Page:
Just take a look at the tax implications of these payments to student athletes. Who makes sure they and their parents are aware of their withholding and filing  responsibilities – federal, state and local – when agreeing to this compensation? Begin with recognizing that the tax implications of a 17-year-old dependent are significantly different than those of an 18-year-old independent adult and then do the math.

        What happens when all of a sudden, it’s three years in and the recruited student-athlete doesn’t play sports anymore, they didn't complete their education and now they owe back taxes on $20,000 a year and up – or their parents do? That’s not a good look.

        In the end, according to Richey and Martin, the responsibility for ensuring equitable and sustainable solutions to these myriad problems now falls into the hands of university leadership.

        Glenn Richey:

        When you think about Auburn, Georgia, Ohio State or any other Power Five school as a brand – which they certainly are from a purely marketing standpoint – it doesn’t fare well if you have a bunch of players walking around saying “I played there and now I'm in financial ruin, I've got CTE, I can't think straight, and they're not supporting me.” That’s a brand management issue that goes all the way to the top.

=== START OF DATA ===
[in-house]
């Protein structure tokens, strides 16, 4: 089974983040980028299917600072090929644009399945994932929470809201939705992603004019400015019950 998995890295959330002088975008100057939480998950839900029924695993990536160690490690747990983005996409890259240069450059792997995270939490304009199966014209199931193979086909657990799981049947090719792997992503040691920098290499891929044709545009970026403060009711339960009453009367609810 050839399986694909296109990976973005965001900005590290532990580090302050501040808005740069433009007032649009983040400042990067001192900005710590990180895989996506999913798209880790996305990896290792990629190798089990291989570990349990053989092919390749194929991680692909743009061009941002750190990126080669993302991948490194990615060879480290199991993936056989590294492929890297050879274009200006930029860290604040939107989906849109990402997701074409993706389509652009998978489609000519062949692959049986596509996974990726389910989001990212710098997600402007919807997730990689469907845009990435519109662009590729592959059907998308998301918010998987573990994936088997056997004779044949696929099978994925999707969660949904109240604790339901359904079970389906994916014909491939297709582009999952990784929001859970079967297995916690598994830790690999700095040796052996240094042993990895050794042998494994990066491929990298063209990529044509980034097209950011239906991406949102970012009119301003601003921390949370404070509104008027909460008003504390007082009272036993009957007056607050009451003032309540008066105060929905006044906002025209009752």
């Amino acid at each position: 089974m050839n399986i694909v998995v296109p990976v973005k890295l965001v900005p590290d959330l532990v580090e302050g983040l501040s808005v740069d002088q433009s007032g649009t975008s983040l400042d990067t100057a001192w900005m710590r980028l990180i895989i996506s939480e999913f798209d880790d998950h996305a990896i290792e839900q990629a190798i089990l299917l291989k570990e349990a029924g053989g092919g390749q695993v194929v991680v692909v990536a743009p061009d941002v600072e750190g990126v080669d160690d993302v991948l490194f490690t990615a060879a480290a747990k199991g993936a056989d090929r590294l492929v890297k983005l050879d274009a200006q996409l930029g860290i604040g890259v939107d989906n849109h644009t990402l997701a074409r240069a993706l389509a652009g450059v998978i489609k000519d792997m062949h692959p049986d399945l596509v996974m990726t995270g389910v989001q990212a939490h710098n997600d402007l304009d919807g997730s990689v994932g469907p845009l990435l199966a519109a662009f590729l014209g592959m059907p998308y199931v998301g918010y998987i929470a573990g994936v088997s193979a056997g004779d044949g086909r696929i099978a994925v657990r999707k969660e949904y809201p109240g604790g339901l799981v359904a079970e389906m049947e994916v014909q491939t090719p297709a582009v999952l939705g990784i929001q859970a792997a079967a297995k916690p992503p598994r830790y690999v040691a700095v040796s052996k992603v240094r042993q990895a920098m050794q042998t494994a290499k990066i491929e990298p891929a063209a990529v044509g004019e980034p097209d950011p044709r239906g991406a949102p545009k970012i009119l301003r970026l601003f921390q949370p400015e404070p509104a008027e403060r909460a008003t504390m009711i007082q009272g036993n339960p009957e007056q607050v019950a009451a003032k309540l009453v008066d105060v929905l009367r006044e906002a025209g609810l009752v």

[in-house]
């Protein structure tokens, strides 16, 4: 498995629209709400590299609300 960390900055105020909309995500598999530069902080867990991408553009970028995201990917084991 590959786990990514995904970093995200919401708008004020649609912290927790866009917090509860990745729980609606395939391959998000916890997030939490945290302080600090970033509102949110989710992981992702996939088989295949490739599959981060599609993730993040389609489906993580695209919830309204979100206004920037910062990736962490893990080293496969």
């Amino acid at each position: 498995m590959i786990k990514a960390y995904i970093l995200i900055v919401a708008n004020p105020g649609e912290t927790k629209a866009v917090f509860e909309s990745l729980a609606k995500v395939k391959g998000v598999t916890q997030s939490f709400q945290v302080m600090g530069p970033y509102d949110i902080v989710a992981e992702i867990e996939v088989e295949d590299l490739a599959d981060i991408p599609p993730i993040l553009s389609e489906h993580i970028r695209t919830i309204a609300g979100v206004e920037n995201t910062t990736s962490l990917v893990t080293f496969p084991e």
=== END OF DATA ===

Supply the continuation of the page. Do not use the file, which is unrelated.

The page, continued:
David Martin:

        I believe colleges and the universities – and when I say that, I don't mean athletic departments, I mean the universities themselves – have to have a greater level of control and the ability to monitor and help make decisions when it comes to these things. Otherwise, it's just going to be that zero sum game of “what do we do to make our athletic department the most competitive as possible? Forget about everything else.”

        It doesn't appear the NCAA has thought through all these critical issues, and yet a majority of the Power Five conference schools seem willing to take on financial and legal responsibility for this new way forward.

        About the authors


        Glenn Richey is the Harbert eminent scholar in supply chain management (SCM) at Auburn University and a leading international expert in the SCM, logistics, and marketing strategy fields. He previously served as a faculty liaison with athletics while at the University of Alabama.

        David Martin is an associate professor in the Horst Schulze School of Hospitality Management in the College of Human Sciences at Auburn University. He has co-authored research papers on NCAA-related topics that have been published in Sport Marketing Quarterly and the Journal of Services Marketing.